Star Wars Death Star Candle DIY Tutorial

While carrying out my usual evening routine of sipping at a mug of tea and scrolling through Pinterest, I came across a post about making candles out of cookie cutters.

Obviously that went straight into my candle board for me to have a play about with later, and that was what this post was originally going to be about.

…but I’ve misplaced my cookie cutters. I know I’ve got some, since I bought them a while ago for a needle felting experiment, I just can’t find them. They’re in that mysterious dimension commonly known as ‘A Safe Place’.

In my rummaging, however, I came across this rubbery blue thing that I had a vague recollection of buying with the thought of ‘oh that’s interesting, I’m sure I could do something with it’, and then promptly forgot about.

This blue almost-sphere is an ice cube mould of the Death Star. Quite frankly it’d make a bloody massive ice cube that I’m not sure most glasses would be able to handle, but I thought it might make a nice sized candle.

Would it work?

No idea.

I mean, there’s some posts and the odd tutorial on Pinterest that suggests it should work. But I’ve only ever made one candle before, and that was a tea cup candle.

This…well, this was a whole different kettle of fish.

But it worked…kinda.


  • Death Star ice cube mould (they’re available on amazon, ebay, I even found one on Etsy, or, like I did, you can find it on the shopping app, Wish)
  • Wax (I’m using white beeswax from Livemoor, but any wax should do)
  • Wicks (again mine are from Livemoor (they have free delivery so, obviously, I bought in bulk))
  • A bit of greaseproof paper
  • A saucepan
  • A bowl, mug, tin, or jug to melt the wax in
  • A lolly stick or coffee stirrer
  • Knife (only needed if you’ve got blocks of wax, not flakes)
  • Tea towel or oven mitt
  • A container with a spout (this is only needed if you’re not using a jug to melt your wax in, I used a disposable hot drinks cup, since it’s easy to bend and pour with)

What we’ll be doing;

1. First things first, gather all your items together. I know that seems like a bit of a ‘well duh’ thing to say, but I got half way through melting my wax before realising I didn’t have the cup I needed to pour it with. So, gather all the stuff you need.

2. If you’ve got blocks of wax, like I do, then chop them up into smaller chunks and pop them in your pot of choice. I used 3 blocks in total, each broken up into 3 chunks, but I’d advise you make them smaller, melts quicker that way.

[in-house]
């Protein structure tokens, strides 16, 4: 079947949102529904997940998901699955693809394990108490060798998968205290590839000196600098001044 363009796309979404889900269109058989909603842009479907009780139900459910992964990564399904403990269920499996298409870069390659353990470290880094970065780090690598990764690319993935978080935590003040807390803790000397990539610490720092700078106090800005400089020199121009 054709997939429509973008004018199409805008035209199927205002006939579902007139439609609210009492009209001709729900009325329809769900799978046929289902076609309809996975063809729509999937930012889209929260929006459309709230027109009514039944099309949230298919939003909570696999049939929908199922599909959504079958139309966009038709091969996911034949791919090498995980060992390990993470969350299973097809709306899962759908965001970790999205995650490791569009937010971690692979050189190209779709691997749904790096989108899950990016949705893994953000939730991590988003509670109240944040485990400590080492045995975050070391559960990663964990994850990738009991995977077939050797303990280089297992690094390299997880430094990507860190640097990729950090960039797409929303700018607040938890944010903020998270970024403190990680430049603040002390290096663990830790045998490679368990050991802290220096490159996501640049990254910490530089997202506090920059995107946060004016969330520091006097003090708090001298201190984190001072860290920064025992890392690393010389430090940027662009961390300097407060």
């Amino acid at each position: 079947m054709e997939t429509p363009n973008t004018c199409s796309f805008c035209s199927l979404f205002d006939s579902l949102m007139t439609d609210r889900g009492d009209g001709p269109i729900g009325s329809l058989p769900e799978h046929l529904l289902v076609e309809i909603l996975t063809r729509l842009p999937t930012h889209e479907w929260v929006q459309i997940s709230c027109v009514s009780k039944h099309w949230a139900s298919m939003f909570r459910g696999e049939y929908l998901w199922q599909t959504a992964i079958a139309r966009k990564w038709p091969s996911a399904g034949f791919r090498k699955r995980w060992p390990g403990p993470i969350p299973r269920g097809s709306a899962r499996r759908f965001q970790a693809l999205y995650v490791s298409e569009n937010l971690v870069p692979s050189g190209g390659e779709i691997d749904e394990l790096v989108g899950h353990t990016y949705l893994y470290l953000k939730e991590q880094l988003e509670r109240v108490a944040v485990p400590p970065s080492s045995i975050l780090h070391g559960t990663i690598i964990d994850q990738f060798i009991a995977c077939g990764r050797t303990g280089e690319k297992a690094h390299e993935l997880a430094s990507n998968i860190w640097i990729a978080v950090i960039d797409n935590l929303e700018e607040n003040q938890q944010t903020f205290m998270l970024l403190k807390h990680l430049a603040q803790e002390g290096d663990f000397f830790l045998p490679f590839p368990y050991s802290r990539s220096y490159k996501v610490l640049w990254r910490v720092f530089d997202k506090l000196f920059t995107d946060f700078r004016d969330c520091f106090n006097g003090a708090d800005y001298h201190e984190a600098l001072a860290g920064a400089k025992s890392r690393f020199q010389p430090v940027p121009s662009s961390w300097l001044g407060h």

3. Fill a saucepan with about 3cm/1inch of water (if you want to boil it up a little bit in the kettle first, then go for it, otherwise it feels like it takes forever to warm up). Pop your pot in the pan and stick it on a medium heat, you want the water under a simmer, not a boil, if your pot of choice is touching the bottom of the saucepan.

To be on the safe side, I used one of my great-grandmother’s saucepans. They are impossible to damage, no matter what I do to them.

4. While the wax is melting, lay out your greaseproof paper on a clear surface, either next to or near the cooker, this’ll protect your surfaces from any spillages. To attach the wick, open up your Death Star mould, and, moving fairly quickly, dunk the base of the wick in the melted wax then press it in the middle of the bottom half. This won’t stay once the rest of the wax hits it, but it keeps it stuck enough to be able to attach the two halves together.

5. Once your wax seems to be all melted, give it a few stirs with your stick just to make sure no lumps are loitering about, (a note for fellow glasses wearers – don’t lean over the pot to check for wax lumps, the steam build up means you won’t see them even if they are there). If you’re not using a jug then carefully, using a teatowel or over mitt, transfer the wax into your pouring cup.

6. This is the part where you’ll want to move quickly and carefully. With your cup start filling the mould.

7. If it doesn’t quite fill to the top, don’t worry, just melt a bit more wax. Don’t forget to scrape any cooled wax from your pouring cup first, it might be just enough to reach the top.

8. Now comes the hard part, if you’re anything like me. Put your mould somewhere that it won’t get knocked and leave. it. alone. Don’t touch it, don’t look at it, don’t even think about it. Go do the chores you’ve been avoiding, or have a go at another craft project, just something to stop your fingers from wanting to find out if it’s set yet.

9. After about 2 hours you should definitely be safe to check it, maybe even sooner, but I didn’t want to push my luck, just in case. Carefully separate the top half of the mould, squeak happily like I did if it looks better than you anticipated, then peel off the bottom half.

10. Trim the wick to a more acceptable length and voila! Your Death Star is complete and fully operational!

Unlike the picture, I assure you it turned out quite detailed. White is impossible to photograph.
This is meant to be an ice cube. Seriously, what cup would that even fit in?

Ok, so the Death Star is technically upside down, and I had a bit of sinking inside of it.

But for a first attempt, I think I did pretty good.

I’ll have a play about and maybe in the future I’ll post about how you can have an upright Death Star candle.

In the meantime, these’ll make perfect gifts for Star Wars fans, and I’m sure you’ll know at least one. So have fun making your own Death Star, and let me know how it goes?

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